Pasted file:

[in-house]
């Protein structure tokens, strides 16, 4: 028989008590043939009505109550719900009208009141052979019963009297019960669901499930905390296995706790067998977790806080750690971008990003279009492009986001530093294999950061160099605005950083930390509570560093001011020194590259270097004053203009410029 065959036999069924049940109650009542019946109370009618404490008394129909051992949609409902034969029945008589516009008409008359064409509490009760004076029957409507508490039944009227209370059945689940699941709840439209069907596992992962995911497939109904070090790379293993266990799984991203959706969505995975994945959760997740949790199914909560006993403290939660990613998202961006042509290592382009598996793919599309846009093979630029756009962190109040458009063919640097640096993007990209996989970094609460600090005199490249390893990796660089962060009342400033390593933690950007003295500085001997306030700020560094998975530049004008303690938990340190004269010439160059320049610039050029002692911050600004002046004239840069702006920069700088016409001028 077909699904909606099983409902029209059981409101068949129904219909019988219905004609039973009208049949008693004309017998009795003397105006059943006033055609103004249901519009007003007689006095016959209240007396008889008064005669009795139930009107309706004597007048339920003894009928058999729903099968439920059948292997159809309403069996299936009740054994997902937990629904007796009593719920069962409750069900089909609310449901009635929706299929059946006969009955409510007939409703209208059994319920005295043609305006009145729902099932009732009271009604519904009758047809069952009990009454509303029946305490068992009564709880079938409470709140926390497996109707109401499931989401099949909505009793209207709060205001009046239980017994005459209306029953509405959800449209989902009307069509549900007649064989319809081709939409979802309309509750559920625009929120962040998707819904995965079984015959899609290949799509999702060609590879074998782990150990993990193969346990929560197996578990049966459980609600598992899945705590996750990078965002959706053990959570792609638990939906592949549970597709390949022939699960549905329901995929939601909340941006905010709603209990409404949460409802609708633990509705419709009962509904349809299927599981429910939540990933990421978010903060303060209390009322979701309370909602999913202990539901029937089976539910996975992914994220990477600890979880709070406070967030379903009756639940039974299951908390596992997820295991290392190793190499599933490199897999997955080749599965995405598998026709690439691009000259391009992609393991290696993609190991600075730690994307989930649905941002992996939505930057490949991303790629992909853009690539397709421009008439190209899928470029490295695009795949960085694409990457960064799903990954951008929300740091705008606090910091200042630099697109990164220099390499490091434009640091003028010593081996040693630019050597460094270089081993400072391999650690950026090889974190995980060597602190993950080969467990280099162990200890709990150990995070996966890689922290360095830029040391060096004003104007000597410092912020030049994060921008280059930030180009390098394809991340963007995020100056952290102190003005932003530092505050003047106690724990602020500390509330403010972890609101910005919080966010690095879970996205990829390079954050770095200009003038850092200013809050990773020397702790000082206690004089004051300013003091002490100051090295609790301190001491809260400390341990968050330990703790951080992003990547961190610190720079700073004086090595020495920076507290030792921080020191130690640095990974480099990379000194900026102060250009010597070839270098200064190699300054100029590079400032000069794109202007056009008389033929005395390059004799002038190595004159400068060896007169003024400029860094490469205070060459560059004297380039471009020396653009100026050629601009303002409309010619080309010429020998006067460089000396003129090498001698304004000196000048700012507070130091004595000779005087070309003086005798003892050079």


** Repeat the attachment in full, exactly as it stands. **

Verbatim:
[in-house]
């Protein structure tokens, strides 16, 4: 028989008590043939009505109550719900009208009141052979019963009297019960669901499930905390296995706790067998977790806080750690971008990003279009492009986001530093294999950061160099605005950083930390509570560093001011020194590259270097004053203009410029 065959036999069924049940109650009542019946109370009618404490008394129909051992949609409902034969029945008589516009008409008359064409509490009760004076029957409507508490039944009227209370059945689940699941709840439209069907596992992962995911497939109904070090790379293993266990799984991203959706969505995975994945959760997740949790199914909560006993403290939660990613998202961006042509290592382009598996793919599309846009093979630029756009962190109040458009063919640097640096993007990209996989970094609460600090005199490249390893990796660089962060009342400033390593933690950007003295500085001997306030700020560094998975530049004008303690938990340190004269010439160059320049610039050029002692911050600004002046004239840069702006920069700088016409001028 077909699904909606099983409902029209059981409101068949129904219909019988219905004609039973009208049949008693004309017998009795003397105006059943006033055609103004249901519009007003007689006095016959209240007396008889008064005669009795139930009107309706004597007048339920003894009928058999729903099968439920059948292997159809309403069996299936009740054994997902937990629904007796009593719920069962409750069900089909609310449901009635929706299929059946006969009955409510007939409703209208059994319920005295043609305006009145729902099932009732009271009604519904009758047809069952009990009454509303029946305490068992009564709880079938409470709140926390497996109707109401499931989401099949909505009793209207709060205001009046239980017994005459209306029953509405959800449209989902009307069509549900007649064989319809081709939409979802309309509750559920625009929120962040998707819904995965079984015959899609290949799509999702060609590879074998782990150990993990193969346990929560197996578990049966459980609600598992899945705590996750990078965002959706053990959570792609638990939906592949549970597709390949022939699960549905329901995929939601909340941006905010709603209990409404949460409802609708633990509705419709009962509904349809299927599981429910939540990933990421978010903060303060209390009322979701309370909602999913202990539901029937089976539910996975992914994220990477600890979880709070406070967030379903009756639940039974299951908390596992997820295991290392190793190499599933490199897999997955080749599965995405598998026709690439691009000259391009992609393991290696993609190991600075730690994307989930649905941002992996939505930057490949991303790629992909853009690539397709421009008439190209899928470029490295695009795949960085694409990457960064799903990954951008929300740091705008606090910091200042630099697109990164220099390499490091434009640091003028010593081996040693630019050597460094270089081993400072391999650690950026090889974190995980060597602190993950080969467990280099162990200890709990150990995070996966890689922290360095830029040391060096004003104007000597410092912020030049994060921008280059930030180009390098394809991340963007995020100056952290102190003005932003530092505050003047106690724990602020500390509330403010972890609101910005919080966010690095879970996205990829390079954050770095200009003038850092200013809050990773020397702790000082206690004089004051300013003091002490100051090295609790301190001491809260400390341990968050330990703790951080992003990547961190610190720079700073004086090595020495920076507290030792921080020191130690640095990974480099990379000194900026102060250009010597070839270098200064190699300054100029590079400032000069794109202007056009008389033929005395390059004799002038190595004159400068060896007169003024400029860094490469205070060459560059004297380039471009020396653009100026050629601009303002409309010619080309010429020998006067460089000396003129090498001698304004000196000048700012507070130091004595000779005087070309003086005798003892050079």